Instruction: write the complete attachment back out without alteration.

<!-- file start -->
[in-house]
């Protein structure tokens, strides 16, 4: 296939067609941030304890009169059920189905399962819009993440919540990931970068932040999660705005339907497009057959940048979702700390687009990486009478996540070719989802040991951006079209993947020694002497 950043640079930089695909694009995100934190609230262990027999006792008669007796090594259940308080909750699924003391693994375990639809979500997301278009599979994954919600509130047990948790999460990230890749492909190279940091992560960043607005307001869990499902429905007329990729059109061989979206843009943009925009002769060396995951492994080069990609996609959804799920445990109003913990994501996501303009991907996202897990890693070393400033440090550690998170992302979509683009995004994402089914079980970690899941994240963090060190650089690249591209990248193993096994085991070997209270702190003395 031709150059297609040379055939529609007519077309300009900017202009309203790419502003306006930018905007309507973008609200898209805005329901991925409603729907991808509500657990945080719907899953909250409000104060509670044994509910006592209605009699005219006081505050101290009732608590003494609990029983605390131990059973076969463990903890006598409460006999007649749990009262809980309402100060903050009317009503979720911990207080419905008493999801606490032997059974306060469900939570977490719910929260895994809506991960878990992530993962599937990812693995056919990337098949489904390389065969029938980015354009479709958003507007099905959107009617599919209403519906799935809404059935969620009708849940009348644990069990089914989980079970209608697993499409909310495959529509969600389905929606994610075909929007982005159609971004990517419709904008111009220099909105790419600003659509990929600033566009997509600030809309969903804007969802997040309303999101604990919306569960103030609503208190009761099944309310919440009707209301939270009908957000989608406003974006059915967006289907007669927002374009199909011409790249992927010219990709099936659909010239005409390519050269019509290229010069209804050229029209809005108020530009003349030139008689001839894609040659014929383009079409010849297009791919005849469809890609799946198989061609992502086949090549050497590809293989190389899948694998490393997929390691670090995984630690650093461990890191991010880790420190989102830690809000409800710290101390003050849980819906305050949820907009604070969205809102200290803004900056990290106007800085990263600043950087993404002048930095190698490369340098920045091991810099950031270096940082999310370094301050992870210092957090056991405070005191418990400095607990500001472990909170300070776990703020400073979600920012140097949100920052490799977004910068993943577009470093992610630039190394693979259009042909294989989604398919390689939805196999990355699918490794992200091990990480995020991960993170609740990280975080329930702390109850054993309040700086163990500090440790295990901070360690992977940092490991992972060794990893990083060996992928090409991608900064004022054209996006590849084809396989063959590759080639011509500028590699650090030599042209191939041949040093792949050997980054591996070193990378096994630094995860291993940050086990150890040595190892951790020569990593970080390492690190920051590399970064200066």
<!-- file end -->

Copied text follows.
[in-house]
């Protein structure tokens, strides 16, 4: 296939067609941030304890009169059920189905399962819009993440919540990931970068932040999660705005339907497009057959940048979702700390687009990486009478996540070719989802040991951006079209993947020694002497 950043640079930089695909694009995100934190609230262990027999006792008669007796090594259940308080909750699924003391693994375990639809979500997301278009599979994954919600509130047990948790999460990230890749492909190279940091992560960043607005307001869990499902429905007329990729059109061989979206843009943009925009002769060396995951492994080069990609996609959804799920445990109003913990994501996501303009991907996202897990890693070393400033440090550690998170992302979509683009995004994402089914079980970690899941994240963090060190650089690249591209990248193993096994085991070997209270702190003395 031709150059297609040379055939529609007519077309300009900017202009309203790419502003306006930018905007309507973008609200898209805005329901991925409603729907991808509500657990945080719907899953909250409000104060509670044994509910006592209605009699005219006081505050101290009732608590003494609990029983605390131990059973076969463990903890006598409460006999007649749990009262809980309402100060903050009317009503979720911990207080419905008493999801606490032997059974306060469900939570977490719910929260895994809506991960878990992530993962599937990812693995056919990337098949489904390389065969029938980015354009479709958003507007099905959107009617599919209403519906799935809404059935969620009708849940009348644990069990089914989980079970209608697993499409909310495959529509969600389905929606994610075909929007982005159609971004990517419709904008111009220099909105790419600003659509990929600033566009997509600030809309969903804007969802997040309303999101604990919306569960103030609503208190009761099944309310919440009707209301939270009908957000989608406003974006059915967006289907007669927002374009199909011409790249992927010219990709099936659909010239005409390519050269019509290229010069209804050229029209809005108020530009003349030139008689001839894609040659014929383009079409010849297009791919005849469809890609799946198989061609992502086949090549050497590809293989190389899948694998490393997929390691670090995984630690650093461990890191991010880790420190989102830690809000409800710290101390003050849980819906305050949820907009604070969205809102200290803004900056990290106007800085990263600043950087993404002048930095190698490369340098920045091991810099950031270096940082999310370094301050992870210092957090056991405070005191418990400095607990500001472990909170300070776990703020400073979600920012140097949100920052490799977004910068993943577009470093992610630039190394693979259009042909294989989604398919390689939805196999990355699918490794992200091990990480995020991960993170609740990280975080329930702390109850054993309040700086163990500090440790295990901070360690992977940092490991992972060794990893990083060996992928090409991608900064004022054209996006590849084809396989063959590759080639011509500028590699650090030599042209191939041949040093792949050997980054591996070193990378096994630094995860291993940050086990150890040595190892951790020569990593970080390492690190920051590399970064200066």